KABUL — Afghanistan’s intelligence agency and the U.S. military announced Tuesday that a series of joint U.S.-Afghan operations killed a top leader of the extremist al-Qaida network along with a number of other members.
Omar bin Khatab was the most senior leader killed in Afghanistan since the Taliban was driven from power in late 2001, said an official with the Afghan National Directorate of Security.
The U.S. military command in Afghanistan confirmed Tuesday the death of Khatab and “multiple other” al-Qaida operatives in Afghanistan, saying it had conducted several related operations in the last few weeks in Ghazni, Paktia and Zabul provinces. The Afghan intelligence agency said scores of other al-Qaida members were killed.
U.S. military officials described Khatab as the No. 2 leader of al-Qaida in the Indian Subcontinent, or AQIS. They said he was directly involved in fighting Afghanistan government and foreign troops and had a role in advising the Taliban in night attacks using rockets and mortars.
“This operation is a testament to the real growth the Afghan forces have achieved over the past year,” said Army Gen. John Nicholson, the top U.S. commander in Afghanistan. “It is also another example of the lethality of the undefeated Afghan Special Forces and the success of working side by side with our Afghan partners.”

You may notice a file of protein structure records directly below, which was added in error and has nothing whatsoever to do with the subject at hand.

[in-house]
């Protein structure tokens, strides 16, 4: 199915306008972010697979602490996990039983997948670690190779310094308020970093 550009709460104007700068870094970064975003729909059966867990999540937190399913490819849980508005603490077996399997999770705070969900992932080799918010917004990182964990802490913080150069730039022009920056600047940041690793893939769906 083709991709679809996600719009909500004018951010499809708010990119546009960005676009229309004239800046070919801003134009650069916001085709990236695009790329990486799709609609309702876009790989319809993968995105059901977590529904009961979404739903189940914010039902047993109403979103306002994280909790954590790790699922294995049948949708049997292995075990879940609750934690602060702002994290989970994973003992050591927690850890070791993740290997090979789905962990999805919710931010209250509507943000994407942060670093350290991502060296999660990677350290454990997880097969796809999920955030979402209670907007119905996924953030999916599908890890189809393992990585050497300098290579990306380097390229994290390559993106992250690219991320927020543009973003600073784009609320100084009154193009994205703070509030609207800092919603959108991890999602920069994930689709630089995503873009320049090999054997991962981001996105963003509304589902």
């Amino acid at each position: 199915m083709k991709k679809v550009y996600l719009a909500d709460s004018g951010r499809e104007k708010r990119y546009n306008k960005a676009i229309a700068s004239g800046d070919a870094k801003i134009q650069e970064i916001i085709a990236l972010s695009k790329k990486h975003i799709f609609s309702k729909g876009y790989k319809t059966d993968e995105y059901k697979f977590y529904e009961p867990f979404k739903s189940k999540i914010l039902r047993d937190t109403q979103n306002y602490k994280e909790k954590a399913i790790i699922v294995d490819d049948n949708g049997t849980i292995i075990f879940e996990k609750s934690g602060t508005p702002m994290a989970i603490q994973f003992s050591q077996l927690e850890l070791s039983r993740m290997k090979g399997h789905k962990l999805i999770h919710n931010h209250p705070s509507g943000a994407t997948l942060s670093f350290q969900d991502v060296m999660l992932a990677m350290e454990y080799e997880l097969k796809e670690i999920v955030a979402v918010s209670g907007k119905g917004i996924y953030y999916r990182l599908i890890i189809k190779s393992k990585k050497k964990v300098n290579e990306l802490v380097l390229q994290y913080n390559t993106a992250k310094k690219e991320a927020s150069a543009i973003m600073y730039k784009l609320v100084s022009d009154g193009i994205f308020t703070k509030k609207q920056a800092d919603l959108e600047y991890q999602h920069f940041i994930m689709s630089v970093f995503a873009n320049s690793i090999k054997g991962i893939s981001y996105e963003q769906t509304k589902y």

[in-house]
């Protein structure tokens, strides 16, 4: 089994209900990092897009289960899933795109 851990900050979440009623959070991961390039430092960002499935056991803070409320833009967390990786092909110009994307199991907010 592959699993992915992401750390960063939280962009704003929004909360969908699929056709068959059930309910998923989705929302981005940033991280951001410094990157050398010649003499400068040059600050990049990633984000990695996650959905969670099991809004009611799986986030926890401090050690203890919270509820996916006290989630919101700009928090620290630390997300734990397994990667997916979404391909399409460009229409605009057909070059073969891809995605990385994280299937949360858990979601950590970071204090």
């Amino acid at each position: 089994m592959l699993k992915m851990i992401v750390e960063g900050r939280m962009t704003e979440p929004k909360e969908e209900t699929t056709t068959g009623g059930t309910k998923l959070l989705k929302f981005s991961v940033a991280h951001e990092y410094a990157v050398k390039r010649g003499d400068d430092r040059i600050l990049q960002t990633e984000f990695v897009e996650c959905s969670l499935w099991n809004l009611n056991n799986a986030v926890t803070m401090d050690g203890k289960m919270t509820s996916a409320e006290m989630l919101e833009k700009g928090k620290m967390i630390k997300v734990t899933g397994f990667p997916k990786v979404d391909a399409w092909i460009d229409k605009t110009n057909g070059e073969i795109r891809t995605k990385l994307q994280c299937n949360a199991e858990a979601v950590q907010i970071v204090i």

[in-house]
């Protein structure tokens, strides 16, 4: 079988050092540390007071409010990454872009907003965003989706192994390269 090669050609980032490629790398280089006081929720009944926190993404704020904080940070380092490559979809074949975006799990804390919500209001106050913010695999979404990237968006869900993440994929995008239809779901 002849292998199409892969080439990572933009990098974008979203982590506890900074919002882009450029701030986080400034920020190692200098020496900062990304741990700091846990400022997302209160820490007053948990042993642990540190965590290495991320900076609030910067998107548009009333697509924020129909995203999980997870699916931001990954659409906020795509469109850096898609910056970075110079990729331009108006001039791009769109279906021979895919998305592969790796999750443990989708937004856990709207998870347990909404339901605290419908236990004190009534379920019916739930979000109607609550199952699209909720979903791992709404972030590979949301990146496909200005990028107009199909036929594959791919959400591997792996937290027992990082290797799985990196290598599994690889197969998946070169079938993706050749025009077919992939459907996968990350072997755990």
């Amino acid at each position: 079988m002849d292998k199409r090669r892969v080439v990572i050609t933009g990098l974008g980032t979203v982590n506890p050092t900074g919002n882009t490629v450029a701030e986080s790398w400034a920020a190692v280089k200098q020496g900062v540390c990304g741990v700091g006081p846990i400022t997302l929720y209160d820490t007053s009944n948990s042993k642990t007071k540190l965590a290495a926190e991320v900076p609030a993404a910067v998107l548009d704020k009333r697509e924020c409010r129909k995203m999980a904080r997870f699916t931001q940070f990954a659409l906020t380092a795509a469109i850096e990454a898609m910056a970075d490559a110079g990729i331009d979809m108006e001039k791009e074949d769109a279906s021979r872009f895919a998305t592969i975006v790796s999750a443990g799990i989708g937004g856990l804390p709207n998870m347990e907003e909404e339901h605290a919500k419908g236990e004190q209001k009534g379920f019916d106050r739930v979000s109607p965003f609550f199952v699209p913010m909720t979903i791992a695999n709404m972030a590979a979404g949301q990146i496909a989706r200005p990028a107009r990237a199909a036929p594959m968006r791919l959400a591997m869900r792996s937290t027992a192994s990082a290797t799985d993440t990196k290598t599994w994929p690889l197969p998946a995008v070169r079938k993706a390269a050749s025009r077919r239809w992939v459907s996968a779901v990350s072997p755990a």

Bin Khatab, also known as Omar Mansoor, was killed in air and ground operations in the Gilan district of Ghazni province southwest of the capital, the Afghan intelligence official said. The intelligence agency’s statement did not give details on the joint operation or how authorities confirmed Khatab was killed.
In its statement, the agency said that “80 other members” of al-Qaida were killed, including three top figures, in operations in Zabul and Paktia near the border with Pakistan and adjacent to Ghazni province.
The statement added that 27 members of the network were captured.